In a world where companies are managing customer relationships across multiple channels, screens and touch points, data is the marketer’s most important commodity. That is the key message to emerge from Acceleration’s Digital Ignition Symposium 2013, held at Le Franschhoek Hotel and Spa near Cape Town from 4 to 5 June.
Speakers at the event stressed that it is becoming increasingly important in a fragmented and complex consumer landscape to leverage data from multiple touch points to understand the value chain and customer journey. By analysing and acting on this data, organisations can exponentially improve their customer experience and sustain a competitive advantage.
Sketching the scene, Acceleration MEA director Richard Mullins said that we are seeing a massive shift in media consumption patterns and devices in the consumer market, along with disruption of distribution and revenue value chains by new competitors. In this environment, the organisations that master data management and analysis are the ones who will maintain a competitive advantage.
Axel Schaefer, responsible for EMEA product marketing at Adobe, told delegates that in a world where customers access multiple channels (voice, TV, digital, stores) across multiple screens (TV, mobile, PC), no two customer journeys are alike.
Organisations should, therefore, use multichannel analytics to combine data from diverse channels into a single customer-centric view that empowers analysts and marketers to quickly find answers to critical enterprise business questions, he added. This will enable organisations to optimise marketing programmes against budget, goals, and business metrics.
Empowered with the right data, organisations can tie objectives for digital channels to business outcomes, Schaefer said. For example, social media can be measured against the business objective of reducing costs through lower call centre volumes by using percentage of queries resolved via social media as a KPI.
The ultimate goal for organisations should be to work towards creating a unified consumer profile, said Steven Plimsoll, chief technology officer at the WPP Data Alliance and Mindshare Worldwide. Companies have the opportunity to feed this profile with data collected at every point of interaction with the customer, be it online or offline. This understanding of the consumer forms the foundation of an engaged value exchange-based relationship, Plimsoll says.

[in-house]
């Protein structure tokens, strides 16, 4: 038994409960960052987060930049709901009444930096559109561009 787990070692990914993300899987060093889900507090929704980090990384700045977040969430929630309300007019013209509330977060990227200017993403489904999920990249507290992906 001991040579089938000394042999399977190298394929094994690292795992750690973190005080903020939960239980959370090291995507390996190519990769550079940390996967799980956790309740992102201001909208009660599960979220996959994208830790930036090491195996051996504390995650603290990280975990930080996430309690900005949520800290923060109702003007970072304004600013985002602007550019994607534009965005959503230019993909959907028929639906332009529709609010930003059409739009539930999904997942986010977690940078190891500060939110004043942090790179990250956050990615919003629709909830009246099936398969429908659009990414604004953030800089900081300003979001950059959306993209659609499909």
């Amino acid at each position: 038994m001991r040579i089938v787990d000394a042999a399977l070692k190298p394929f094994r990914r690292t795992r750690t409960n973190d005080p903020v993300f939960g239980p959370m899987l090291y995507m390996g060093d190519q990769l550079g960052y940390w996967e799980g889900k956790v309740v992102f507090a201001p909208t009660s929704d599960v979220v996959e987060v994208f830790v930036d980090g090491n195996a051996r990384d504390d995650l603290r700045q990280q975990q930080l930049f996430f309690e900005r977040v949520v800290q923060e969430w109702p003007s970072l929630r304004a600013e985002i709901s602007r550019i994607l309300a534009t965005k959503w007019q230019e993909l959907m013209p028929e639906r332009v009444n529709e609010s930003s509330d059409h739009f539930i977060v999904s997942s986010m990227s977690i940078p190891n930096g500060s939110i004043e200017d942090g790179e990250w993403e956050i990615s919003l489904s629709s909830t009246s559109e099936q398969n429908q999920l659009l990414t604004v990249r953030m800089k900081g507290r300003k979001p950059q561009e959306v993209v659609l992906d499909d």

The trend of leveraging customer data will demand significant investment in marketing technology. Plimsoll cites statistics from Gartner predicting that by 2017 the CMO will spend more on IT than the CIO. He warned, however, that companies should start their strategies with the business and users in mind rather than seeing data as an end in itself.
Mullins said that CMOs and CIOs will need to work closely together to ensure the organisation is positioned to drive the maximum value from its customer data. One of the most important aspects will be to put a data management platform in place that brings real-time data to one location for a single view of the customer, he added. The data doesn’t come only from online sources, but also from point of sale, contact centres, and so on.
This data should be analysed, segmented and modelled in real-time to enable real-time targeting across channels such ad-servers and email. It must also be leveraged to make forecasts of the future and report on historical success, said Mullins.
Looking to the future, Mullins believes that growing awareness of data will increase value and that data usage will drive strategy and new skills requirements. But consolidation of data platforms and an increase in data skills will help companies to manage the challenges of data-driven marketing in the years to come.